The rise of Vietnam’s tuna industry: From challenges to Top 5 in the world

Vietnam's tuna industry: A journey to top 5 in the world with billion-dollar revenue after over a decade

A decade ago, Vietnam’s tuna industry was ranked only 8th on the global export map. Cao Thi Kim Lan, Director of Binh Dinh Fisheries Joint Stock Company (Bidifisco), recalls that period when Vietnam primarily had small-scale processing enterprises. To meet the demand for processing and export, Vietnam’s companies had to import raw tuna through numerous intermediaries, leading to high costs and expensive prices.

Vietnam’s improvements in machinery, technology, and sales skills over these years have helped Vietnamese products penetrate many markets worldwide, marking a significant breakthrough with export revenue surpassing the $1 billion mark for the first time in 2022.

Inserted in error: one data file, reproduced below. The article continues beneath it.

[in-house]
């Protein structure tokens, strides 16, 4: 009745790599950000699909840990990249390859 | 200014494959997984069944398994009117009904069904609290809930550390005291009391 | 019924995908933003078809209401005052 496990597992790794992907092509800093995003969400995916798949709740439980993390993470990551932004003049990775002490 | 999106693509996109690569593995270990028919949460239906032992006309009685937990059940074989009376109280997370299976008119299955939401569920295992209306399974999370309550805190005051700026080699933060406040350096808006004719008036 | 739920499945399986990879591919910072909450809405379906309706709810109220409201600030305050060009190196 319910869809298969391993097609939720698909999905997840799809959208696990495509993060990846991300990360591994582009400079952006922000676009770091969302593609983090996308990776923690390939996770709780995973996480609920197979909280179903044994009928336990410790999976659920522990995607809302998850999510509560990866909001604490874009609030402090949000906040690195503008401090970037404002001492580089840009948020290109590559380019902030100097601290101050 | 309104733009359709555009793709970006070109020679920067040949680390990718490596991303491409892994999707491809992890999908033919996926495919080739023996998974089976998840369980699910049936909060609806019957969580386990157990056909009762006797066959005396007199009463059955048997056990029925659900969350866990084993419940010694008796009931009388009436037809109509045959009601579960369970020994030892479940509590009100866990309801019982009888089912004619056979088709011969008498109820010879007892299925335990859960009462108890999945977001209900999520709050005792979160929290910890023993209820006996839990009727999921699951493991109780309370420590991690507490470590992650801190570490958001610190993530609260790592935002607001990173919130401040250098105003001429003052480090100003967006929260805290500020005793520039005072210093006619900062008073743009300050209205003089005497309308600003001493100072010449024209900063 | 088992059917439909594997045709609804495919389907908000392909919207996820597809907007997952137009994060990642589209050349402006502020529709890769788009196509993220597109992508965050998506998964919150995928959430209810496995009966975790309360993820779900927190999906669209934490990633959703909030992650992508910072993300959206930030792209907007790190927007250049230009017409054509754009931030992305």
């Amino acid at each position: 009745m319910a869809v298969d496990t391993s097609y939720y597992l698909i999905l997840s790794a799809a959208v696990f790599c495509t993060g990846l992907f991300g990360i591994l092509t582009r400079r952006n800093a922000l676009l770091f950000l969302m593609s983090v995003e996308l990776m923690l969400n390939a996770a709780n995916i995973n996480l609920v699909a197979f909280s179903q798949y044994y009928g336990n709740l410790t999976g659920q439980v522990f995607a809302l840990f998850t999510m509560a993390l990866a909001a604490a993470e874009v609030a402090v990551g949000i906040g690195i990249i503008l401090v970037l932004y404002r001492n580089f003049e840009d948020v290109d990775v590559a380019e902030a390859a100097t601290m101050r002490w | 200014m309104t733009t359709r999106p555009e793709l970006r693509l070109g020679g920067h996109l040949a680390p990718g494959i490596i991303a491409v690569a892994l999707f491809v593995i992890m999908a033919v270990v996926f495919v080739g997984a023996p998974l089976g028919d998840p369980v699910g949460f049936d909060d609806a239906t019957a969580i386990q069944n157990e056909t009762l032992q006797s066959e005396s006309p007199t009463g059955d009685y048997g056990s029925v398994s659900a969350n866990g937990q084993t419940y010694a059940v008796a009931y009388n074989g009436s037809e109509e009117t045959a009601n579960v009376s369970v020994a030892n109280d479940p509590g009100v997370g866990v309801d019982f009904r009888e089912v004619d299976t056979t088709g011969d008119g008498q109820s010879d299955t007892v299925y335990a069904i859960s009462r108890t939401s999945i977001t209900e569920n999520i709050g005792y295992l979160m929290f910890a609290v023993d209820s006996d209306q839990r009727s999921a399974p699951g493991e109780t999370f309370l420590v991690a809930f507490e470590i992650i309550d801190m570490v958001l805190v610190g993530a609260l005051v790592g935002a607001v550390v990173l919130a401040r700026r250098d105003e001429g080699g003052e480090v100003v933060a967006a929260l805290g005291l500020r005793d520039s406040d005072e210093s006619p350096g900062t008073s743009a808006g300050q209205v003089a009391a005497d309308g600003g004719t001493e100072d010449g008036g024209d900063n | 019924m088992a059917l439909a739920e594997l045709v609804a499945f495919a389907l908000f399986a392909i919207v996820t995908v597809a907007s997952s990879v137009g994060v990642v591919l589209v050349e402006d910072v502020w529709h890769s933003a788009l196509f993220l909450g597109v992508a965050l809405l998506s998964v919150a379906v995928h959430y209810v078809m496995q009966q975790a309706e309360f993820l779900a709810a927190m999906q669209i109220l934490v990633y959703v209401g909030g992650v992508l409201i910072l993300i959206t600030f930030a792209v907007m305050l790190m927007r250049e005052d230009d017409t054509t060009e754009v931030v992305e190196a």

Although 2023 saw a decline in export revenue, falling short of the $1 billion mark due to global market challenges, Vietnam secured its position as the 5th largest tuna exporter in the world, just behind Thailand, Ecuador, Spain, and China.

According to Cao Thi Kim Lan, Vietnam’s tuna industry has achieved remarkable growth with many enterprises growing in scale and technology. Vietnamese companies have started to purchase raw materials directly from international fishing vessels, bypassing intermediaries and significantly reducing costs.

Vietnam is now a preferred destination for raw tuna suppliers due to its large production capacity, advanced technology, and flexible import policies with tax incentives. Global suppliers particularly choose Vietnam for its easy import procedures and high reputation.

Looking ahead to 2024, Vietnam’s tuna industry is strongly recovering, with export revenue reaching $388 million by the end of May, an increase of 22% compared to the same period last year. Companies are hopeful that the tuna industry will have the opportunity to return to the $1 billion mark in the coming year.

Issues related to certification of raw materials, minimum size regulations, and new import requirements into the EU still need to be addressed for Vietnam’s tuna industry to continue its robust growth.


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